On the surface, Cedric Burnside and Black Joe Lewis come from two different musical backgrounds, but listen to their music and it makes sense that they would tour together. Whereas Burnside is a bearer of the blues tradition, Black Joe Lewis takes forms of the blues and spins it in a funky rock and roll blender. At the end of the day, both artists know how to create one hell of a party, and that is exactly what they did when they brought their co-headlining tour to the Aladdin Theater in Portland, Oregon on Thursday, January 20th.
Alongside his peers the North Mississippi Allstars and Lightnin’ Malcolm – both of whom he has played with – Cedric Burnside is one of the few purveyors of Hill Country blues, a loose, driving regional variation of the blues that was created by his grandfather R.L. Burnside, among others. Accompanied by a drummer, Burnside would play a selection of timeless Hill Country tunes alongside songs off his solo albums. At the core of all these songs was that simple driving blues sound that is rhythmic to the point of hypnotizing a listener in the best kind of way. During this set, Burnside was focused on his electric guitars, which carried a tone reminiscent the of Malian desert rock that has its own similarities to Hill Country blues. On some songs, Burnside seemed to be playing guitar and bass simultaneously as he picked away. By the end of his hour-long set, Burnside was able to showcase the naturalness of Hill Country blues in the way that it seemed to flow out of him, making it clear that playing it is a function much like breathing.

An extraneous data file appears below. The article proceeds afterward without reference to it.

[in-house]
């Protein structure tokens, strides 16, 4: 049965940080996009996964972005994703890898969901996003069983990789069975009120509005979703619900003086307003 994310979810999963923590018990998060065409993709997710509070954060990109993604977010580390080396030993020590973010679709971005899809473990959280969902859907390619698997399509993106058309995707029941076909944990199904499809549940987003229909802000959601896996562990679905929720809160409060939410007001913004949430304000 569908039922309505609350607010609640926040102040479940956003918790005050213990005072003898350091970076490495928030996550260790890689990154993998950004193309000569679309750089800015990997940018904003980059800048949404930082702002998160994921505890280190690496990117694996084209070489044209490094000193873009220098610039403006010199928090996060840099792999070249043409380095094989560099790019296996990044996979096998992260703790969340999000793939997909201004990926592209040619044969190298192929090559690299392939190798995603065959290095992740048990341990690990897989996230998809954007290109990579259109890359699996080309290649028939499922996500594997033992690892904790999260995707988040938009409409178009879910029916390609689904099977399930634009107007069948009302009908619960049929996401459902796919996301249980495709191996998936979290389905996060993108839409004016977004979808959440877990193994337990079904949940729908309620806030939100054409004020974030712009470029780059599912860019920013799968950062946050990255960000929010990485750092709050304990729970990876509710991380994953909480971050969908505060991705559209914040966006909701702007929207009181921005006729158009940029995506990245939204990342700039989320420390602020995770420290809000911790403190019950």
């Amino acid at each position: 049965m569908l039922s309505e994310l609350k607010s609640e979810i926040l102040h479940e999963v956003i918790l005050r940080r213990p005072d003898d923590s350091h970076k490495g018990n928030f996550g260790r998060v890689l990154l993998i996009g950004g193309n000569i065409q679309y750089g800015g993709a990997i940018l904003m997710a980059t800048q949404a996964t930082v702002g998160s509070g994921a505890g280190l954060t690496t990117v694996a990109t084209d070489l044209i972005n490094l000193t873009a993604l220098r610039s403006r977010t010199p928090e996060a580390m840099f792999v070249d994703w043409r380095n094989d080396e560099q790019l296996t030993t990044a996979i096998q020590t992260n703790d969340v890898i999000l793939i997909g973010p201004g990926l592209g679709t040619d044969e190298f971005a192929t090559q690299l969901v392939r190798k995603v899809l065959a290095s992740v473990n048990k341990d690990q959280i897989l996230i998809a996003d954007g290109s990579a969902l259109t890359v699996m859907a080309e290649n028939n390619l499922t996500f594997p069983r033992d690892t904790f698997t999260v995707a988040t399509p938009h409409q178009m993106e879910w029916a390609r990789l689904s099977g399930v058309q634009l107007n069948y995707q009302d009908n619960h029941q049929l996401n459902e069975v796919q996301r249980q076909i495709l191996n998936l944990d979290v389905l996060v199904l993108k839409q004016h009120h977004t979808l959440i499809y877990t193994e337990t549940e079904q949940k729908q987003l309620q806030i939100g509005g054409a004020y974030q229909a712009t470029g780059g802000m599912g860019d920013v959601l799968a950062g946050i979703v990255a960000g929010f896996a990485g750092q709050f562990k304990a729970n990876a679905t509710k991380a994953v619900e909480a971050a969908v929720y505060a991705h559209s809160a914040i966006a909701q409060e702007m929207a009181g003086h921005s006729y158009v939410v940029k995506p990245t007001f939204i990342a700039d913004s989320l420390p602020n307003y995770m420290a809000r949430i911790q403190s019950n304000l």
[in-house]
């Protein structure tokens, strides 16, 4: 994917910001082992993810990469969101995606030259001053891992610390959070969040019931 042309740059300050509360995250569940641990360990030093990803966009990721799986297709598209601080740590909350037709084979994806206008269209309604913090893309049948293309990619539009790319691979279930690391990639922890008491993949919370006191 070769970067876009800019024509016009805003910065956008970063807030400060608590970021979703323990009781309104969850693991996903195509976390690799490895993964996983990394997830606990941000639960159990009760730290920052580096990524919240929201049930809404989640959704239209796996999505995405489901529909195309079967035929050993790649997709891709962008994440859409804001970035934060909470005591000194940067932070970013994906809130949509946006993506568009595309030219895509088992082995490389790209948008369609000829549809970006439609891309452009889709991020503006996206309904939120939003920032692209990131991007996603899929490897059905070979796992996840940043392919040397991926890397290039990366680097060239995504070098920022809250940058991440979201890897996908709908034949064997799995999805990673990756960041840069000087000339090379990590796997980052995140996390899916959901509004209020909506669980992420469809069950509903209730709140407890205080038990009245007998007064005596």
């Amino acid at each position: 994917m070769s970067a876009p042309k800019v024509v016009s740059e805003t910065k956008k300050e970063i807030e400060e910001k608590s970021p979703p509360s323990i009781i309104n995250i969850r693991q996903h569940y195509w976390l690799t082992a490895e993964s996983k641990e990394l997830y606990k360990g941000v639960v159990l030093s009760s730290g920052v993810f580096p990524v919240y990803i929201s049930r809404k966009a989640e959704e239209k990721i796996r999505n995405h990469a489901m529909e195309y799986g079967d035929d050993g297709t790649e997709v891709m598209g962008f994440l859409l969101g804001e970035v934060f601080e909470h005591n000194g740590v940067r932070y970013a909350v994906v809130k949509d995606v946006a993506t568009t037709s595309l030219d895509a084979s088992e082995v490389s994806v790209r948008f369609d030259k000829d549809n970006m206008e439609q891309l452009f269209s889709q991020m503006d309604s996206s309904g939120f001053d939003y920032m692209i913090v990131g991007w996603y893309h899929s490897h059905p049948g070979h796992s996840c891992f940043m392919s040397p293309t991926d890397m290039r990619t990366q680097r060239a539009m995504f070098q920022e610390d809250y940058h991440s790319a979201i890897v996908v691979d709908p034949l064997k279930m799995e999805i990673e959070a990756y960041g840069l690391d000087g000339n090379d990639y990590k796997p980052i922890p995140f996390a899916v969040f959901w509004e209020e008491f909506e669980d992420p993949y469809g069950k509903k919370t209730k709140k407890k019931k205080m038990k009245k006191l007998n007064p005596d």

With the crowd beaming from Burnside’s blues, Black Joe Lewis and his band the Honeybears took the stage and wasted no time ripping into a set of ferocious rock and roll. Lewis has always taken a no bullshit approach to his music, and that was on full display as he knocked out songs like “Black Snake,” the funky romp “Do Yourself In,” “I’m Broke,” “Wasted,” the James Brown-esque favorite “Sugarfoot” and more. Lewis would cut through his own vocal grit with bursts of guitar shredding while his band held down a relentlessly tight groove. The presence of two saxophone players – one of whom often swapped in a flute for a touch of Jethro Tull – brought the music into high gear with boogie woogie flourishes of 1950s rock and soul. All of this came together in righteous fashion, and the crowd reciprocated by dancing right up in front of the stage.
In these dark days where we can’t seem to shake the pandemic, we are lucky that there are still artists brave enough to hit the road and bring live music to the people. For those willing to venture out and support these artists, the reward is in the joy. In Portland on Thursday, both Cedric Burnside and Black Joe Lewis dished out plenty of joy in the form of blissful blues and fiery rock and roll.
All photos by Greg Homolka